That white elephant parading so slowly across the screen is Canada.
The voice-over, however, is talking about Siam, a country name no longer in use, and it is explaining the origins of the term “white elephant.” To own one is a sign of great prosperity, though it has no practical use, is ridiculously expensive to maintain – and you couldn’t give it away if you tried.
The footage now switches from the lumbering elephant to Montreal’s Olympic Stadium. Built for the 1976 Summer Games, paid for over 30 years by long-suffering city taxpayers – and useless today.
You do not expect a shot at Canada in the 2014 Winter Games, but there you have it: one swift kick in the country’s cojones in a documentary available on OAO Aeroflot flights heading into Moscow.
The documentary is called Sochi’s Legacy and, even before the 2014 Games begin, it wants to say what these Olympics mean and what they will have meant as history looks back. Just a bit pre-emptive and presumptuous.
But “legacy” is a popular word around these parts. They show the documentary while you are in the air and they hand you handsome, colourful booklets – “Olympic Legacy,” “Building A Legacy Through Sport” – once you land and register.
So far, the Legacy of Sochi has been a downpour of Russian rubles.
Muskoka, it turns out, should have held out for the Winter Games rather than the piddling $50-million worth of “legacy” largesse the 2010 G8 summit brought to Ontario cottage country. Considering some $52-billion has already been spent on this Russian summer resort, Muskoka could have thrown up a mountain in Baysville, along with that state-of-the-art motion-detector outhouse.
The area around Sochi has been profoundly transformed even before the Games begin. There are brand-new parks with newly-planted pole-supported palm trees and man-made lakes. There are new highways and new sports facilities and brand-new building complexes that, once they get the hot water running and find some shower curtains, will serve as future hotels for those who will come here because they built it.
Because that’s how the Olympics are supposed to work – even if it didn’t happen in Montreal.
“Creating sustainable legacies is a fundamental commitment of the Olympic movement,” one of the publications quotes former International Olympic Committee president Jacques Rogge as saying. “Every city that hosts the Olympic Games becomes a temporary steward of the Olympic movement. It is a great responsibility. It is also a great opportunity.
“Host cities capture worldwide attention. Each has a one-in-a-lifetime chance to showcase the celebration of the human spirit. And each creates a unique set of environmental, social and economic legacies that can change a community, a region, and a nation forever.”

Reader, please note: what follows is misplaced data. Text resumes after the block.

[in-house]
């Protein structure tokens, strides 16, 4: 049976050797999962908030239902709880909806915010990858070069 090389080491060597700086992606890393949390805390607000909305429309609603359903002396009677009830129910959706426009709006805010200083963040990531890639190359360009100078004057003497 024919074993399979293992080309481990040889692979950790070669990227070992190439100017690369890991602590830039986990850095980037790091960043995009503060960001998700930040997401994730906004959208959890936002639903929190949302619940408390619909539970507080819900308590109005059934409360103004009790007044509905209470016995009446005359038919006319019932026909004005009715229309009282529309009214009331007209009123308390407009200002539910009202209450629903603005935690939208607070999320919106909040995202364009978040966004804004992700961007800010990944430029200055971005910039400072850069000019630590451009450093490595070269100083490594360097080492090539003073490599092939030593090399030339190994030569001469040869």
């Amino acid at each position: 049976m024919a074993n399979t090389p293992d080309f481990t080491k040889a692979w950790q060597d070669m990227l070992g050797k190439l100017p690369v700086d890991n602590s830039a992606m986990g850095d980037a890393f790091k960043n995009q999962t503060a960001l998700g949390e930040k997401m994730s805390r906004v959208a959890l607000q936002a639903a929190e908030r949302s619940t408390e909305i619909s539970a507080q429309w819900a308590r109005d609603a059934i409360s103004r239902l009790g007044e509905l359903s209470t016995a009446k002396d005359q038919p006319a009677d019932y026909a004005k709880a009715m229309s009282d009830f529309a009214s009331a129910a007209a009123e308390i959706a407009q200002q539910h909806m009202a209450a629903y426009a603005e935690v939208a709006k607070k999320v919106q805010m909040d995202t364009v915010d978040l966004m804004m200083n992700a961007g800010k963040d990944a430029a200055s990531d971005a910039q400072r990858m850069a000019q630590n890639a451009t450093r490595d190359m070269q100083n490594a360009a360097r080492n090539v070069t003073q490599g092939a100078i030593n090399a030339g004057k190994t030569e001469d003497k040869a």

Held up as the antithesis to the Montreal white elephant is the Olympic Stadium in Stockholm, still in good usage more than a century after it welcomed athletes to the 1912 Summer Games.
In fact, the Olympic Games are held up to be virtually nothing but good, nothing but great opportunity. Barcelona, Spain, it is said, became so popular following the 1992 Summer Games it rose to become the No. 3 tourist destination after Paris and Rome. The last Summer Games, in London in 2012, have created sports venues that will last for decades. The last Winter Games, Vancouver in 2010, created a “green” legacy that will inform future Olympics forever.
Sochi, it is claimed, will be at least as green as Vancouver/Whistler, B.C. Many of the sports facilities the 2014 Games leave behind will also leave – dismantled and reassembled in other Russian centres in need of a little legacy of their own.
It will bring a new spirit of volunteerism to a country where once you volunteered or else. It will leave behind a new university devoted to sports administration. It will leave a legacy of nature that will include massive protective park. Wildflowers will bloom, the world will come to see.
It will, following the Paralympic Games that will follow, leave Sochi as the most-accessible city in the world, a salute to the 13 million Russians who must deal with disability. It will show the world the “New Russia” just as the 2008 Beijing Summer Games showed the world the “New China.”
At the moment, the only “legacy” concerning Sochi has been media fear mongering (hopefully), not-quite-ready infrastructure, stray dogs and bizarre toilet tales – from the now-famous stadium “double-seater” to the “No Fishing” and “No Vomiting” symbols pasted in some of the venue water closets.
But there is no room here for negatives. Not a single event has been held and the Sochi Games are held up as a certain success and, fortune willing, perhaps they will be. “The Games are more than just an important sporting event,” Rogge says. “Aside from the dreams and achievements of young athletes, the Games provide a setting for champions to sow the seeds for future generations.
“They also enshrine the social responsibility of ensuring that the host cities bequeath a positive legacy. The IOC is firmly committed to guaranteeing that this legacy is as positive as it can possibly be.”
And as far away from the 1976 Montreal Games as possible.
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